As I sit here finishing up left-over homemade 3-alarm vegetarian chili (enough descriptors for you? there's a reason for that...), I think I've hit a turning point on my current quest for body improvement. It's come on the heels of lots of work, struggle, lurching, sweat, pain, stalls and some yo-yoing, but it's good. Today is day 7 of my 10-day "Daniel Fast." Let me emphasize that this is a fast, and not a diet, or something I'm doing to lose weight, specifically -- though that is happening. The difference between the two is that a fast is generally done for religious or spiritual reasons which are not often weight-loss related, and it indicates abstention from certain items for specific reasons. I have done these before, as a way of demonstrating that I CAN "go without" but recently it occurred to me that God really didn't bring us into this world to become experts at "going without" -- he wants us to live abundant lives, full of excellence. So taking the ascetic approach to fasting was probably not the best way to go about it. Instead, I studied and searched, and it was revealed to me that fasting is one way of stepping away from things IN this world -- by separating yourself from earthly draws, your sum total intake (be it food, relationships, entertainment, whatever) becomes more pure, more spiritual. In essence, you remove impurities from your life, and come out a more refined, wholesome (as opposed to hole-some) person, which is what I believe God really wants for us, while we occupy these bodies. So, a few months ago, someone at work mentioned they were doing a "Daniel Diet." I'd never heard of it and didn't give it any thought, until just recently, when it resurfaced, along with the message to "investigate me -- you will learn something you need to know!" I did, and that's when the revelation about removing impurities came to light. The fast itself comes straight from the book of Daniel, right at the beginning in Chapter 1. Daniel and his friends Shadrach, Meschach and Abednego had been hauled off to Babylon by King Nebuchadnezzar as part of Babylon's pummeling of Judah (check out the book of Jeremiah -- very interesting read about this time of judgement), and they were being held/trained for use in the royal courts. King "N" saw their value, and wanted to integrate it into his kingdom, but Daniel and The Three did not want to step INTO that world, including eating the King's food, as decreed for all. While being held captive, Daniel made a deal with his royal keepers to let him and his men eat food that was part of their religious beliefs for 10 days, and to then compare their appearance to those who had eaten the royal food. After the 10 days, sure enough Daniel and The Three were deemed to look healthier than the others who had feasted on food of their captors, and they were not required to eat as the Babylonians did, and God caused Daniel to see and understand visions, which eventually proved to be his ticket to freedom. So, the Daniel fast is one which follows the guidelines set forth as to what to eat. It's not just a list of foods, and really it could have been ANY kind of diet. What's more important than the effect on the body (positive though it may be) is what you demonstrate in the form of consecration to God -- that you show you are willing to forgo the "richness" of the world around you, in order to have a more pure existence. Sure it's a small thing, but it's a thing nonetheless, and I need to do more of that kind of thing. I won't be adopting this particular list of foods for a lifetime, but it HAS opened my eyes to several things. There are, generally speaking, much better ways to do everything I do. Better ways to eat, better ways to focus on the truly important things in life, better ways to exercise, better ways to decide who should be in my life, and what I should do with it. The goal is excellence, and the result is abundance. I'd rather be abundantly happy and prosperous in all areas of life while taking in less "garbage" than make only my tongue and curiosity for gossip happy while living a live of sub-par standards.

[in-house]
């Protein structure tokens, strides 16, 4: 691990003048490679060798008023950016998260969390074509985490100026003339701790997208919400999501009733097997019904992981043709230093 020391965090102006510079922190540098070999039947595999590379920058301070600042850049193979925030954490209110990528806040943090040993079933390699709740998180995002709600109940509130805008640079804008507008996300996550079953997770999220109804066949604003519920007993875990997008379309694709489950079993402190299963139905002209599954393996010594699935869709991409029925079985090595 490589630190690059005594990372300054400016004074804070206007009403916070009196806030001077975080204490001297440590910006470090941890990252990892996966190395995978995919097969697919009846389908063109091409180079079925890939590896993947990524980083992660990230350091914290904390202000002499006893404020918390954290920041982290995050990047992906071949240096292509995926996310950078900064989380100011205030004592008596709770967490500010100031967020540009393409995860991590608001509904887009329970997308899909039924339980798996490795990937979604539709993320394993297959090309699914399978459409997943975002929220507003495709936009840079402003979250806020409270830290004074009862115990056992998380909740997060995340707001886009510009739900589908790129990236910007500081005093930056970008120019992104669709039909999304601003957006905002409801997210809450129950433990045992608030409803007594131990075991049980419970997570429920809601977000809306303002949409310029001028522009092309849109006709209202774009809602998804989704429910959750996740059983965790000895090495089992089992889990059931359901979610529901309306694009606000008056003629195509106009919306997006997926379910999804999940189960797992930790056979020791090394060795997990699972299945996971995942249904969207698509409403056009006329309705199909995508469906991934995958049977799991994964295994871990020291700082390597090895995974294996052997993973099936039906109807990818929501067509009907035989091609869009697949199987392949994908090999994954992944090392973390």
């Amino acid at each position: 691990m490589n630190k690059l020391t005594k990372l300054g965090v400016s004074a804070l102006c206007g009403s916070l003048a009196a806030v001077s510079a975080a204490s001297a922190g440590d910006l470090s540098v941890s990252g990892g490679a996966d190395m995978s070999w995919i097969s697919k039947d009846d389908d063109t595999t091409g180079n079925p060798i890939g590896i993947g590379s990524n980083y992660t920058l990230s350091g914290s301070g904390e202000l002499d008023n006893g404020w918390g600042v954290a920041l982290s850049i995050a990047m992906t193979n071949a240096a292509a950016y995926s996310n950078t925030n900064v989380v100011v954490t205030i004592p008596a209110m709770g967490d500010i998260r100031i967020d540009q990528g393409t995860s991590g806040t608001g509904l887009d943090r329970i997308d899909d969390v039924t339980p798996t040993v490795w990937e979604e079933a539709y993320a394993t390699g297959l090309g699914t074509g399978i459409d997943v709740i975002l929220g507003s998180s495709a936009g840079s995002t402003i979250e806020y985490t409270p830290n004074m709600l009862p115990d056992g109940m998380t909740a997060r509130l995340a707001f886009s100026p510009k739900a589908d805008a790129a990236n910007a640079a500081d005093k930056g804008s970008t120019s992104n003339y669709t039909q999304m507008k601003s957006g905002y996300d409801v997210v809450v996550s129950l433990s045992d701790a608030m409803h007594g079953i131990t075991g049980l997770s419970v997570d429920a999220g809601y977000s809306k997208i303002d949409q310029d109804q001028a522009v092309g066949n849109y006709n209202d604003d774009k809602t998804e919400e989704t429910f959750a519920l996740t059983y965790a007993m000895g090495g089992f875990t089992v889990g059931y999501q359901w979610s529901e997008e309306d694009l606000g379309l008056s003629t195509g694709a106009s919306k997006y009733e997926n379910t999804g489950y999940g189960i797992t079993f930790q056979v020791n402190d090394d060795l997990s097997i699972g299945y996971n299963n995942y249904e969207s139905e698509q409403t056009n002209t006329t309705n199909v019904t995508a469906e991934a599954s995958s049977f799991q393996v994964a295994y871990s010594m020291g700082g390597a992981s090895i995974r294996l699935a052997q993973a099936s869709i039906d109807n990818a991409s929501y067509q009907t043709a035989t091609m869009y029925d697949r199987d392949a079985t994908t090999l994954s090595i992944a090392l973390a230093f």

In the past I have gone hard-core with very restrictive diets (low cal, low carb, low fat, 100% fasting for 8 days even -- no food at all) and I'm not really moving as fast on changing my body as I think I should. I recently had 3 months of pretty intense regular exercising, and the result was a negligible change in weight (though pretty good inches lost). I'm still 100# more than I should be, easily, and while some things have improved, it's not an "excellent" improvement. I believe that now I have the key for how to get going on improving this part of my life, and it is to cut the garbage way way way down.
What I will be doing from here forward is relying not on just my own "hunches" or the latest "hey, this worked for me!" "going without" plans, but instead, I will rely on basic principles of "is this good for me?" If the answer is yes, then go FOR it. If the answer is no, then I need to walk AWAY from it, and let someone else "feed" themselves with it. All of this I am doing not just for me, but because I believe that God wants what is best for me, and I should too.
With that in mind, I am looking forward to getting meat and bread and flavored drinks back into my life this Saturday, but with a renewed sense of purpose - if it's good for me, it's good to eat, and will make me a better person, which will bring me to what God wants me to be.Share on Facebook